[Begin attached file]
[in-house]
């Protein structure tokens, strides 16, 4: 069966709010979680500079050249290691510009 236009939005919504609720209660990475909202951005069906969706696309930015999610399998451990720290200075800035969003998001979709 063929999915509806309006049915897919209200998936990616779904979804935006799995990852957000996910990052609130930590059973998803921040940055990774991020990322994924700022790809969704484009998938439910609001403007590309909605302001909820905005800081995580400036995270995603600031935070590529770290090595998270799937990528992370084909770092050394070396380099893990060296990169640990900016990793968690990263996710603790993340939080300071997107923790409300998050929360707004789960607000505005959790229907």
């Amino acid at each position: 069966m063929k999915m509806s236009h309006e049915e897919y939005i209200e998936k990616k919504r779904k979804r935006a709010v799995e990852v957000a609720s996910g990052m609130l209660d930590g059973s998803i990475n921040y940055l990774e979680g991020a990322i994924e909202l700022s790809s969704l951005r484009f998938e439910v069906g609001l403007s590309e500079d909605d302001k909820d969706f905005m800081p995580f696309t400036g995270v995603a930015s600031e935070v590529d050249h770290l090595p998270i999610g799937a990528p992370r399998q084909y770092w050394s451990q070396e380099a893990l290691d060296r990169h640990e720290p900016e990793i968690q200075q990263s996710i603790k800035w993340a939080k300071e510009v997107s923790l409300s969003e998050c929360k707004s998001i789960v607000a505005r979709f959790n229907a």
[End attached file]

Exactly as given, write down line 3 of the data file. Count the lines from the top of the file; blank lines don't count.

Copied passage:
């Amino acid at each position: 069966m063929k999915m509806s236009h309006e049915e897919y939005i209200e998936k990616k919504r779904k979804r935006a709010v799995e990852v957000a609720s996910g990052m609130l209660d930590g059973s998803i990475n921040y940055l990774e979680g991020a990322i994924e909202l700022s790809s969704l951005r484009f998938e439910v069906g609001l403007s590309e500079d909605d302001k909820d969706f905005m800081p995580f696309t400036g995270v995603a930015s600031e935070v590529d050249h770290l090595p998270i999610g799937a990528p992370r399998q084909y770092w050394s451990q070396e380099a893990l290691d060296r990169h640990e720290p900016e990793i968690q200075q990263s996710i603790k800035w993340a939080k300071e510009v997107s923790l409300s969003e998050c929360k707004s998001i789960v607000a505005r979709f959790n229907a």